When engineers and other workers at Canadian Pacific Railway walked off the job early Wednesday, they set off a strike that could affect coal mines, farms, auto manufacturing plants and maybe even the local Canadian Tire.
Just how those ripples might spread will depend in large part on how long the strike lasts, and the flexibility producers have in getting their goods to where they want them to go.
"Anything more than a few days starts to really hit," says Bob Ballantyne, president of the Canadian Industrial Transportation Association, a national lobby group for Canada's large shippers.
CP accounts for about 40 per cent of Canada's rail activity, and Ballantyne says a strike "will have a very big impact if it lasts for any length of time."
What's more, it won't just be shippers who feel the pinch.
Fadi Chamoun, a research analyst at BMO Capital Markets in Toronto, estimates that for CP alone, a company that had revenue of $5.2 billion last year, a strike could cost $13 million a day in lost or delayed revenue.
The effect on everyone else, Chamoun predicts, will first be felt by companies that have no other transportation options, particularly those resource firms that ship products such as coal or potash.
No shipping options for some
CP's largest customer, Teck Resources Ltd., has no other way to get coal from its five mines in southeastern British Columbia to port in Vancouver.
Miners were still at work Wednesday, and the company does keep stockpiles of raw material. But Teck, which typically sends 650 railcars a day from the mines, will have a huge problem if the CP strike drags on.
"They are our primary supplier to get our product to market, so obviously we need the rail lines to be running," said Marcia Smith, Teck's senior vice-president for sustainability and external affairs.
Smith wouldn't predict what the long-term effect of the strike might be for Teck, but welcomed Labour Minister Lisa Raitt's intention to table back-to-work legislation for CP.
"In terms of impacts, as for short term, we will just be assessing those on a day-by-day basis," Smith said. "Over the long term, obviously it's a very fluid situation. We're hopeful that the parties can get a resolution quickly."
Trying to fill the void
While Canadian National Railway and the trucking industry would undoubtedly try to help fill the transportation void, those options aren't seen as long-term solutions by all the big shippers.
"CN doesn't have the crews or the equipment for a surge in demand of this nature," says Chamoun. "I think they can accommodate some. I doubt they can accommodate a lot."
Putting goods in the back of 18-wheelers won't necessarily save the day, either.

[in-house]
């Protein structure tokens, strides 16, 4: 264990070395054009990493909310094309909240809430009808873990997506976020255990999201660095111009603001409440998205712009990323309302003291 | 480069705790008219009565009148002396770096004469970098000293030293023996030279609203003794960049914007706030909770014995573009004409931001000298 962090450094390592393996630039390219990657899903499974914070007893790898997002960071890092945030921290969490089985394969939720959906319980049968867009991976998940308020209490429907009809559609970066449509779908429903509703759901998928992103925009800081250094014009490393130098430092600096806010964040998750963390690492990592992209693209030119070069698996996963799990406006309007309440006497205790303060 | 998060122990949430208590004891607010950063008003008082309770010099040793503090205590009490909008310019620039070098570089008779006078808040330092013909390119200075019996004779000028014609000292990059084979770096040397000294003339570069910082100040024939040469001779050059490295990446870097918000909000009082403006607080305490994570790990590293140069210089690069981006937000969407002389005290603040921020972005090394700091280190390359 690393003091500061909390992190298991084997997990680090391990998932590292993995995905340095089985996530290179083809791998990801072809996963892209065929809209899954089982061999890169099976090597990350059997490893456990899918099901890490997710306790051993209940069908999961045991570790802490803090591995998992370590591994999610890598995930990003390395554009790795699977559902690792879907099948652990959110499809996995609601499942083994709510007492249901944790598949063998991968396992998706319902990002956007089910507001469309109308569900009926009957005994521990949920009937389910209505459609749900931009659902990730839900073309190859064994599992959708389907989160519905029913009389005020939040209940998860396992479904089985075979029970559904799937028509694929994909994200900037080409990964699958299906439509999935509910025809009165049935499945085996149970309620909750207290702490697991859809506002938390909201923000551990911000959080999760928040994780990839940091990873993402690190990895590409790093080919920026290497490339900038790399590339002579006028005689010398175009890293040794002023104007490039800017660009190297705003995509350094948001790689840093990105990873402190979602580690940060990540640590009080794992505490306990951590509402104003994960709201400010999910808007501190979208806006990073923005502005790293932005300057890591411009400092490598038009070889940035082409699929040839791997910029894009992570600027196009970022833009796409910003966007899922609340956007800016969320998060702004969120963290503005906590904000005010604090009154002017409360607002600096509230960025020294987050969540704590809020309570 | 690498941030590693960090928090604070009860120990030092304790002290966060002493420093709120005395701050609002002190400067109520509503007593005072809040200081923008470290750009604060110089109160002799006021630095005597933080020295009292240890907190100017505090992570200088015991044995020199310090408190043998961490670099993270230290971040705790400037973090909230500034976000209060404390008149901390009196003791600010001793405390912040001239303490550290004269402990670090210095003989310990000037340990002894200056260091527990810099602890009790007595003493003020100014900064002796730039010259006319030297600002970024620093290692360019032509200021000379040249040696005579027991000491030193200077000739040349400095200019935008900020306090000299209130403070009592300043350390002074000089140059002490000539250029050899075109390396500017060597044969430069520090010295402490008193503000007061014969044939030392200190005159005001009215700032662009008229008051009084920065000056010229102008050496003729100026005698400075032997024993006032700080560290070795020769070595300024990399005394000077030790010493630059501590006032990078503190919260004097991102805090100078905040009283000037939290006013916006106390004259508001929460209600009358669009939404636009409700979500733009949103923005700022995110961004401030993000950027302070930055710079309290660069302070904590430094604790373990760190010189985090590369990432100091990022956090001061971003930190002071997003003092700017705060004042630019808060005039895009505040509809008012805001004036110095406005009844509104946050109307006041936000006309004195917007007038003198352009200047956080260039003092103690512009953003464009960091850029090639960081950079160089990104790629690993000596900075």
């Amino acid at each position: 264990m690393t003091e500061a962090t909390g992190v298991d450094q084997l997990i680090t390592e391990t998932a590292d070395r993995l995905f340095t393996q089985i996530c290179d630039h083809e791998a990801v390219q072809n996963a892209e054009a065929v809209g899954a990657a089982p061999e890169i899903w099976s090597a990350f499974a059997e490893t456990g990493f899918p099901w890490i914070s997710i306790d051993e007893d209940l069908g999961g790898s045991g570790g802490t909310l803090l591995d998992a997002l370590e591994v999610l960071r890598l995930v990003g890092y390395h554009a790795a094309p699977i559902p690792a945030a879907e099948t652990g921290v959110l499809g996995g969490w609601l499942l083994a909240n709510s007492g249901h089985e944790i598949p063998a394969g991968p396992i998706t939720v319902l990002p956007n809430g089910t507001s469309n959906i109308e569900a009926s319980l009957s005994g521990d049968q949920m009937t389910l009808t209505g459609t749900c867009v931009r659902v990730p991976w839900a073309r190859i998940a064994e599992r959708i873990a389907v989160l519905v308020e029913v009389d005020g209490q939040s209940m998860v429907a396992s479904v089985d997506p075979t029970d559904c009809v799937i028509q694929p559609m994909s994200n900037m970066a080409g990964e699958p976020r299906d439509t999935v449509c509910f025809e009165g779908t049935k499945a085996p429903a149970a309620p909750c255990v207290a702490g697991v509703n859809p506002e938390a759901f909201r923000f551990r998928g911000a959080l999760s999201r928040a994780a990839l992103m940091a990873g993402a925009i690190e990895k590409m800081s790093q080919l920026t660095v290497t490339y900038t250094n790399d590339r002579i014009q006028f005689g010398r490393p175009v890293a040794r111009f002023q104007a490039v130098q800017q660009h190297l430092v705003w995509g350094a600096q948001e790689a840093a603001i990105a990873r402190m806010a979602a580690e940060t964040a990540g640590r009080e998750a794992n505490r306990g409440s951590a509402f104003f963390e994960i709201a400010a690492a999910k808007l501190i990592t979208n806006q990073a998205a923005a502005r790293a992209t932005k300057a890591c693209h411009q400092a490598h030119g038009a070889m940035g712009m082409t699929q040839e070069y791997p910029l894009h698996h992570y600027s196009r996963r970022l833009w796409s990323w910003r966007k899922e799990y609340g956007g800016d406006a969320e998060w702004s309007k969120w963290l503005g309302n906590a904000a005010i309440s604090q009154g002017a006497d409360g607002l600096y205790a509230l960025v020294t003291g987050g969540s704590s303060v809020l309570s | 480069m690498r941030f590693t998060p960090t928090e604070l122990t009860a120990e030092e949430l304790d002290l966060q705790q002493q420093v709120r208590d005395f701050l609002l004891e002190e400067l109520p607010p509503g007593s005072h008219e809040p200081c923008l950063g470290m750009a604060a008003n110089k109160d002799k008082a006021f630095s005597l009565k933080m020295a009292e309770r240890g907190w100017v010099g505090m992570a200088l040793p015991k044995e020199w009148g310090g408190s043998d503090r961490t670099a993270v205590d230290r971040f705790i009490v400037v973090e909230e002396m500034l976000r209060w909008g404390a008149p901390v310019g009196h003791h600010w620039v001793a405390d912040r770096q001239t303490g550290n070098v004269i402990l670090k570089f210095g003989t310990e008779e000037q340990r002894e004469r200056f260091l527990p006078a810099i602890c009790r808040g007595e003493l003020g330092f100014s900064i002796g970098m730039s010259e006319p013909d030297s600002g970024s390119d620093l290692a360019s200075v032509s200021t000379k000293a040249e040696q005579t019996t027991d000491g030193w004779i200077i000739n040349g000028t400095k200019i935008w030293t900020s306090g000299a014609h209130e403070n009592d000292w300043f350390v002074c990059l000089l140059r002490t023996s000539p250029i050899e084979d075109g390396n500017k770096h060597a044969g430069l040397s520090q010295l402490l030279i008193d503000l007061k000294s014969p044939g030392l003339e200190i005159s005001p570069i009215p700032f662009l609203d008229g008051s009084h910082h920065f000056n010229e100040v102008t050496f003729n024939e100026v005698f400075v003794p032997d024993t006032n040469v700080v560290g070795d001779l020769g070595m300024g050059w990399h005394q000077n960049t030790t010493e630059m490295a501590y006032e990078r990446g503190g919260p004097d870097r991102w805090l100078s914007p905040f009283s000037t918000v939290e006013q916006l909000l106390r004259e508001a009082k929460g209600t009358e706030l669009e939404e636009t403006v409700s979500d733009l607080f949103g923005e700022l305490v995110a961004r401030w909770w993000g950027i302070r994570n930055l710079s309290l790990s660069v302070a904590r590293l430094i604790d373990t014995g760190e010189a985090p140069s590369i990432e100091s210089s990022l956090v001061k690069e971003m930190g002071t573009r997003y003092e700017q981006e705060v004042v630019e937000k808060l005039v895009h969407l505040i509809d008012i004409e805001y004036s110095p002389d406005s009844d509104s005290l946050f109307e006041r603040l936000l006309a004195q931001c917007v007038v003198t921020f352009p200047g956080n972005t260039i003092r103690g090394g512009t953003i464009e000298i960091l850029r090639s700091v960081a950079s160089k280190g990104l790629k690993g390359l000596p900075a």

"On long haul like this, the cost on a truck would be significantly higher than it is on rail and obviously would take time," says Chamoun.
"I think there will be some prioritization by everybody involved in what they ship."
Calling in the trucks
One major Canadian retailer, however, is looking at least in part to trucking to replace rail.
"Canadian Tire has measures in place to mitigate possible disruptions to its supply chain," says Amy Cole, the company's associate vice-president for corporate communications.
As long as the strike goes on, Canadian Tire will use additional trucks and other service providers, she said.
Some companies have inventory on hand to help shield them from strikes such as this, but inventories on their own aren't seen as offering any long-term cushion.
"In this era of so-called just-in-time deliveries, people don't keep large supplies of inventory on hand," says Ballantyne of the CITA. "They are depending on a continuous supply in their supply chain."
In Windsor, Ont., the CP strike is forcing Chrysler to look for other ways to move auto parts and vehicles.
"We are actively working to mitigate any impact to our operations through alternative shipment methods," Chrysler Canada spokeswoman Lou Ann Gosselin wrote in an email.
'Not good news'
The strike is also affecting Canadian farmers, and the companies that supply nutrients and other supplies to them.
"Anything that interrupts nutrient movement to the grower in the middle of the season in Western Canada is not good news for the farmer," said Richard Downey, a spokesman for fertilizer producer Agrium Inc.
Just how big an impact a CP strike will have on the overall economy is difficult to assess.
Raitt said Wednesday that the government estimates a strike could cost more than $500 million a week.
But Chamoun at BMO Capital Markets says he doesn't "know what to make of [that figure], to be honest."
He gives a "rough estimate" of $100 billion for the value of all the goods that move annually on CP in some form.
"It's not insignificant."
Ballantyne doesn't see an easy way to calculate the overall effect of the strike, but says you would have to consider the value of lost production, lost sales and lost wages if people are laid off as a result of it.
Another potential cost, he said, would be if foreign buyers decide to look elsewhere for their coal or lumber.
"Whenever this kind of thing happens, it damages the Canadian reputation in international markets in terms of the reliability of supplies from Canada."